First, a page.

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Remember the new dresser I bought for the guest bedroom? It was the perfect size, and the perfect configuration. (I really loved that 9-drawer configuration.) But the color was…well…it left a lot to be desired for me.
That dark finish was fine, but I’m much more of a painted wood kind of person. And with a stained bed and a stained writing desk in the room already, another large stained piece of furniture was just too much for me.
So I painted it the same blue that I used on the opposite mural wall. Here it is dressed in its new color…
Ahhhh, yes. This is so much more me, right? I just love how it turned out!
The color I used is a custom color that I had mixed to use as the base color for the mural wall. You can see the formula here…
So let me walk you through the steps that I took to paint this dresser.
How to paint a stained wood dresser:
1. Sand the original finish.
This dresser was new with a very shiny factory finish on it. So I started by sanding the whole thing by hand with 220-grit sandpaper. This helps to dull the finish and give the primer better adhesion.
I’ll often do this step using my 5-inch rotary sander on the large, flat areas (like the top and sides), but because a sander creates so much dust in the air, it’s better to take the piece outside if you need to use a sander. I didn’t want to drag this beast outside, so I did everything by hand, which generally only sends the dust falling to the floor rather than flying through the air.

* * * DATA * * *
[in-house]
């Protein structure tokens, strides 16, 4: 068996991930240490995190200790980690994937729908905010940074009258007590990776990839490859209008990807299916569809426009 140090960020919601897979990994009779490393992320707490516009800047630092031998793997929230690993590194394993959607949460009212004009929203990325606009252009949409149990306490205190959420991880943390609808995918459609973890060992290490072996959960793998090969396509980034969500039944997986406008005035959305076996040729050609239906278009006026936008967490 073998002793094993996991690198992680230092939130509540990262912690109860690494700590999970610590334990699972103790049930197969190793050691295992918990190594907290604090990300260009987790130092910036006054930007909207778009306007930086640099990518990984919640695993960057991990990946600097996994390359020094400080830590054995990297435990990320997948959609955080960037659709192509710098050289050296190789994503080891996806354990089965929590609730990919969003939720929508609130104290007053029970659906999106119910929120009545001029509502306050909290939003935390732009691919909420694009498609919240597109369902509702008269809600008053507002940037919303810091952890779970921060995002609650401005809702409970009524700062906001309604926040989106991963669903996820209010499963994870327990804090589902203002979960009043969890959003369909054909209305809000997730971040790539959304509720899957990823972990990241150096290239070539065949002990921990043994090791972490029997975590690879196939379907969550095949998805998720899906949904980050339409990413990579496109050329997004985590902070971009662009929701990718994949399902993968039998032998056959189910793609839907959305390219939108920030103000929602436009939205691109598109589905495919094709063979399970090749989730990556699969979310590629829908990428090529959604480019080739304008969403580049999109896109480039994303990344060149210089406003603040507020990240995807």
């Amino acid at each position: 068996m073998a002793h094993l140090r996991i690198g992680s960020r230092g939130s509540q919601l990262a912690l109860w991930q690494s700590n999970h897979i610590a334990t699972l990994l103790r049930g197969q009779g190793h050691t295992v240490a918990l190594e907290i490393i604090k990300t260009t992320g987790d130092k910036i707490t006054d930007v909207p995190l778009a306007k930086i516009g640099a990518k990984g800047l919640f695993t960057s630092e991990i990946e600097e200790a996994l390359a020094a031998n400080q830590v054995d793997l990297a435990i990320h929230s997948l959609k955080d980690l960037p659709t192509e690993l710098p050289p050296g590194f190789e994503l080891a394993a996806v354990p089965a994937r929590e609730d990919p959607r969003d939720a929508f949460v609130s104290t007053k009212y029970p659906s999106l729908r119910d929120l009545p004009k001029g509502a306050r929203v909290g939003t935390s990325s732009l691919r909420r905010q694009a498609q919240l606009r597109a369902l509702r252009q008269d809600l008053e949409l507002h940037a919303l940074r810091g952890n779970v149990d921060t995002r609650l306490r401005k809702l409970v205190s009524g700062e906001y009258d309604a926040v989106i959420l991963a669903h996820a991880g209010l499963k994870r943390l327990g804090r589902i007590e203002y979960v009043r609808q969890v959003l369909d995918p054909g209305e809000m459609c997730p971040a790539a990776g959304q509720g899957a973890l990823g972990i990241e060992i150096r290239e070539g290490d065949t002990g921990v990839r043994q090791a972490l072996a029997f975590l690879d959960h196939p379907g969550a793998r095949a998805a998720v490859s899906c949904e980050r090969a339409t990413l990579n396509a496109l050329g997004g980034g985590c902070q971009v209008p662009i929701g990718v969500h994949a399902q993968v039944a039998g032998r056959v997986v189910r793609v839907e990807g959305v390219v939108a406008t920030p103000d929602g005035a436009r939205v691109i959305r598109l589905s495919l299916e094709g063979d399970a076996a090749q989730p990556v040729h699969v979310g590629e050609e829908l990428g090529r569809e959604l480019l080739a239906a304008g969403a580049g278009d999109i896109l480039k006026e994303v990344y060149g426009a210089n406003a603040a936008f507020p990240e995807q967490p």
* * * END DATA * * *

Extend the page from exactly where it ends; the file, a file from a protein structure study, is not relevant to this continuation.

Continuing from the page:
And depending on the finish, I’ll sometimes use 150-grit sandpaper for this step. But just keep in mind that the lower the grit, the deeper and more obvious the scratches left by the paper will be. So if 220-grit will do the job, then stick with 220-grit. If you find that 220-grit isn’t really doing much of anything (some of those factory finishes are incredibly thick and hard to sand), then go to 150-grit.
2. Wood fill and caulk any cracks, holes, imperfections.
During the sanding process, I also take the time to wood fill and caulk any cracks, dings, holes, or other imperfections that are in the piece. Because this was a brand new dresser, it really didn’t need much wood filling, and it didn’t need any caulking at all. But it did have these fake wormholes randomly spaced over the entire dresser and on every drawer front, so I filled those with wood filler, and sanded that down smooth.
If there are any areas that need to be caulked, just remember that the caulking needs to be done after the wood filling and sanding (since caulk can’t be/shouldn’t be sanded), but before the priming.
3. Prime and sand
Next I primed the whole piece using my favorite Zinsser oil-based Cover Stain Primer.
In the past, I have applied this primer with a brush, with a roller (the 6-inch roller for smooth surfaces), and with a sprayer. I always find that I get the best end result when I use a brand new can of primer (never opened and used before) and brush it on. This is especially true if I’m priming unfinished wood that has deep grain, like oak. A sprayer won’t get primer down into the grain adequately, and a roller is only a little bit better. But a brush pushes the primer into all of the wood grain, nooks, and crannies.
That’s not to say that I never roll or spray the primer, but if I have time (because it is more time-consuming), my preference is to brush it on using a Purdy 2-inch Cub XL angled brush. Keep in mind that you can use the highest quality paints and primers available, but if you use a low quality brush, you’ll still have disappointing results. So a quality brush is a key to a great finish.
After letting the primer dry thoroughly, I sanded it by hand using 220-grit sandpaper.